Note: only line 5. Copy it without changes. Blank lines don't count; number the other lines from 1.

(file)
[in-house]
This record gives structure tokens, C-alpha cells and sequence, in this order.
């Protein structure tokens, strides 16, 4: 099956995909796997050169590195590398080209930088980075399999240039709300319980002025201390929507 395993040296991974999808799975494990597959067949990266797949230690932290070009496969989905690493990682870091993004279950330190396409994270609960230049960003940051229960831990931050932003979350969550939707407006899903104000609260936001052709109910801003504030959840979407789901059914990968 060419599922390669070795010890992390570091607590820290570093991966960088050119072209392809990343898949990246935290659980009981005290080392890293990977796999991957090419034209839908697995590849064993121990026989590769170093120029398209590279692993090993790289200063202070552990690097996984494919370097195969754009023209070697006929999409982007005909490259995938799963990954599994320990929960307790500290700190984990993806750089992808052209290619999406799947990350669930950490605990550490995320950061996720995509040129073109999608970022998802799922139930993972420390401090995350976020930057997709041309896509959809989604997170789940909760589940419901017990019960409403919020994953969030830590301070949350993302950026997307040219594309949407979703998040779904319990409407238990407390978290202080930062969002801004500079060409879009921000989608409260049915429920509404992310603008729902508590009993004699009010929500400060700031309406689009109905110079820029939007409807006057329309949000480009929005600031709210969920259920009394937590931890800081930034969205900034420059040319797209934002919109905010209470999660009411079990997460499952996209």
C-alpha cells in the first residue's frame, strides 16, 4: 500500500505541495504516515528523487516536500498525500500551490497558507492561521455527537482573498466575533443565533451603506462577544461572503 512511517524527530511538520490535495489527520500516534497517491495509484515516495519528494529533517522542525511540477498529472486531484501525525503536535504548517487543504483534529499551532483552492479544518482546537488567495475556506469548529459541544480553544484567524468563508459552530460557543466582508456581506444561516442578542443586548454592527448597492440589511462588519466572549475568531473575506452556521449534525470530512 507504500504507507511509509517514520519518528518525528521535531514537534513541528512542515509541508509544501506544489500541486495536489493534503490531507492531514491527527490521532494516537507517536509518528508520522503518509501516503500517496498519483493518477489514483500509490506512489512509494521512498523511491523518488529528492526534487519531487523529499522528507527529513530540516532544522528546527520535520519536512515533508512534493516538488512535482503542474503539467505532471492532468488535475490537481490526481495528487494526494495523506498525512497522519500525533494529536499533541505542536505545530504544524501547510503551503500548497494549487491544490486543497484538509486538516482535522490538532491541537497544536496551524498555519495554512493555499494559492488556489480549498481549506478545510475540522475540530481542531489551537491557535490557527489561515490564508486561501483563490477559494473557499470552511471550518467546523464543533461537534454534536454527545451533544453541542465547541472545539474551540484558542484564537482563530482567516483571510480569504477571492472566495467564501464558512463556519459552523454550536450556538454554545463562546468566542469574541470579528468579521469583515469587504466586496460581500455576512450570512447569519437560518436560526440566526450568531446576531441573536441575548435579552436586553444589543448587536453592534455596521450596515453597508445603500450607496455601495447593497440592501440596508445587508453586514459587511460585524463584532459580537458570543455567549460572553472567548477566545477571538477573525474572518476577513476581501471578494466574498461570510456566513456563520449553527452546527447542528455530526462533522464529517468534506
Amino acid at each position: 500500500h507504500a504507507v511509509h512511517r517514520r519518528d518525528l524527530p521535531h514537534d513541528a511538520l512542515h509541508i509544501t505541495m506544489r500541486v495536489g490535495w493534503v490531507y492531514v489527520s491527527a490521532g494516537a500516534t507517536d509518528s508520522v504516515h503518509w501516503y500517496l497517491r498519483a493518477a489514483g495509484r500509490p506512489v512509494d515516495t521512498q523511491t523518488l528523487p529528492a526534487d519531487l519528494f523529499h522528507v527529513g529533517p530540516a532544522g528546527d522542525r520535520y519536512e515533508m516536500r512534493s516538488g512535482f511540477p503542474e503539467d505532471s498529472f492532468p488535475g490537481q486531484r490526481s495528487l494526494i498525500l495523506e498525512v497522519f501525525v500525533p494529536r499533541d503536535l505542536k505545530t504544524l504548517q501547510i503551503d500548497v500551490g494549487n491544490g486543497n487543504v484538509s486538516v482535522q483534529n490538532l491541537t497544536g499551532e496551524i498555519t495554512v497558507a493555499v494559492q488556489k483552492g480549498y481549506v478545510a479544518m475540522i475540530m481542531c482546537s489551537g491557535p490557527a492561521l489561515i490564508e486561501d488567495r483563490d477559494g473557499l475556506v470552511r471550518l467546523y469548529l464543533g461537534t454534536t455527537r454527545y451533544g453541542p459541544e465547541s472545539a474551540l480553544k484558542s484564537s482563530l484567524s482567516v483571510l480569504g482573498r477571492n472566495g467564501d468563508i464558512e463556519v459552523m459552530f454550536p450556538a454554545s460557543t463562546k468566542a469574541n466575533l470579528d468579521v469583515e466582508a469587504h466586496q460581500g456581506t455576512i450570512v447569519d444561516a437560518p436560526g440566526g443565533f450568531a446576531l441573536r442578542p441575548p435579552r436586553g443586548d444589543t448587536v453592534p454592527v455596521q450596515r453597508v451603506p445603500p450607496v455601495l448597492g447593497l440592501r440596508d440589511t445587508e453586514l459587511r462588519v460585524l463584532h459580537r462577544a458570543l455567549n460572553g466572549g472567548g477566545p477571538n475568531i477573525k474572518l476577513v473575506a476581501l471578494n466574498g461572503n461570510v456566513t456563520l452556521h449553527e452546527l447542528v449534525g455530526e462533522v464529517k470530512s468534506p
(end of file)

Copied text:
Amino acid at each position: 500500500h507504500a504507507v511509509h512511517r517514520r519518528d518525528l524527530p521535531h514537534d513541528a511538520l512542515h509541508i509544501t505541495m506544489r500541486v495536489g490535495w493534503v490531507y492531514v489527520s491527527a490521532g494516537a500516534t507517536d509518528s508520522v504516515h503518509w501516503y500517496l497517491r498519483a493518477a489514483g495509484r500509490p506512489v512509494d515516495t521512498q523511491t523518488l528523487p529528492a526534487d519531487l519528494f523529499h522528507v527529513g529533517p530540516a532544522g528546527d522542525r520535520y519536512e515533508m516536500r512534493s516538488g512535482f511540477p503542474e503539467d505532471s498529472f492532468p488535475g490537481q486531484r490526481s495528487l494526494i498525500l495523506e498525512v497522519f501525525v500525533p494529536r499533541d503536535l505542536k505545530t504544524l504548517q501547510i503551503d500548497v500551490g494549487n491544490g486543497n487543504v484538509s486538516v482535522q483534529n490538532l491541537t497544536g499551532e496551524i498555519t495554512v497558507a493555499v494559492q488556489k483552492g480549498y481549506v478545510a479544518m475540522i475540530m481542531c482546537s489551537g491557535p490557527a492561521l489561515i490564508e486561501d488567495r483563490d477559494g473557499l475556506v470552511r471550518l467546523y469548529l464543533g461537534t454534536t455527537r454527545y451533544g453541542p459541544e465547541s472545539a474551540l480553544k484558542s484564537s482563530l484567524s482567516v483571510l480569504g482573498r477571492n472566495g467564501d468563508i464558512e463556519v459552523m459552530f454550536p450556538a454554545s460557543t463562546k468566542a469574541n466575533l470579528d468579521v469583515e466582508a469587504h466586496q460581500g456581506t455576512i450570512v447569519d444561516a437560518p436560526g440566526g443565533f450568531a446576531l441573536r442578542p441575548p435579552r436586553g443586548d444589543t448587536v453592534p454592527v455596521q450596515r453597508v451603506p445603500p450607496v455601495l448597492g447593497l440592501r440596508d440589511t445587508e453586514l459587511r462588519v460585524l463584532h459580537r462577544a458570543l455567549n460572553g466572549g472567548g477566545p477571538n475568531i477573525k474572518l476577513v473575506a476581501l471578494n466574498g461572503n461570510v456566513t456563520l452556521h449553527e452546527l447542528v449534525g455530526e462533522v464529517k470530512s468534506p